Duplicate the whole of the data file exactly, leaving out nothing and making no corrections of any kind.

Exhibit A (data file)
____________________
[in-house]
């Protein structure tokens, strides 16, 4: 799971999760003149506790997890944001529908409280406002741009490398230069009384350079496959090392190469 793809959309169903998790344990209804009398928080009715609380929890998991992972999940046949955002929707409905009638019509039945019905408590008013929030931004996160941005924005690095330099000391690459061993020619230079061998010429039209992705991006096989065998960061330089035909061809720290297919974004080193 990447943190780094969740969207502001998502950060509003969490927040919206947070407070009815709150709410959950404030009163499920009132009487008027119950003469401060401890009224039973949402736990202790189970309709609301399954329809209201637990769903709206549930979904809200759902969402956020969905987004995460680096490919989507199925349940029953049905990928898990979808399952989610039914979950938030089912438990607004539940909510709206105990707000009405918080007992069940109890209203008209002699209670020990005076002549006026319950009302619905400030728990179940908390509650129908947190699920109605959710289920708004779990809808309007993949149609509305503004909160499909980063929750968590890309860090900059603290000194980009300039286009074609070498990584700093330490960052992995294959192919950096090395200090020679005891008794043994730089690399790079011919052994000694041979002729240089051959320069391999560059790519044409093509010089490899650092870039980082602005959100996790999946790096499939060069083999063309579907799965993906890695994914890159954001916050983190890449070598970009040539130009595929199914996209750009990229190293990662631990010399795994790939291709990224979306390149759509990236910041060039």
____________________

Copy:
[in-house]
């Protein structure tokens, strides 16, 4: 799971999760003149506790997890944001529908409280406002741009490398230069009384350079496959090392190469 793809959309169903998790344990209804009398928080009715609380929890998991992972999940046949955002929707409905009638019509039945019905408590008013929030931004996160941005924005690095330099000391690459061993020619230079061998010429039209992705991006096989065998960061330089035909061809720290297919974004080193 990447943190780094969740969207502001998502950060509003969490927040919206947070407070009815709150709410959950404030009163499920009132009487008027119950003469401060401890009224039973949402736990202790189970309709609301399954329809209201637990769903709206549930979904809200759902969402956020969905987004995460680096490919989507199925349940029953049905990928898990979808399952989610039914979950938030089912438990607004539940909510709206105990707000009405918080007992069940109890209203008209002699209670020990005076002549006026319950009302619905400030728990179940908390509650129908947190699920109605959710289920708004779990809808309007993949149609509305503004909160499909980063929750968590890309860090900059603290000194980009300039286009074609070498990584700093330490960052992995294959192919950096090395200090020679005891008794043994730089690399790079011919052994000694041979002729240089051959320069391999560059790519044409093509010089490899650092870039980082602005959100996790999946790096499939060069083999063309579907799965993906890695994914890159954001916050983190890449070598970009040539130009595929199914996209750009990229190293990662631990010399795994790939291709990224979306390149759509990236910041060039």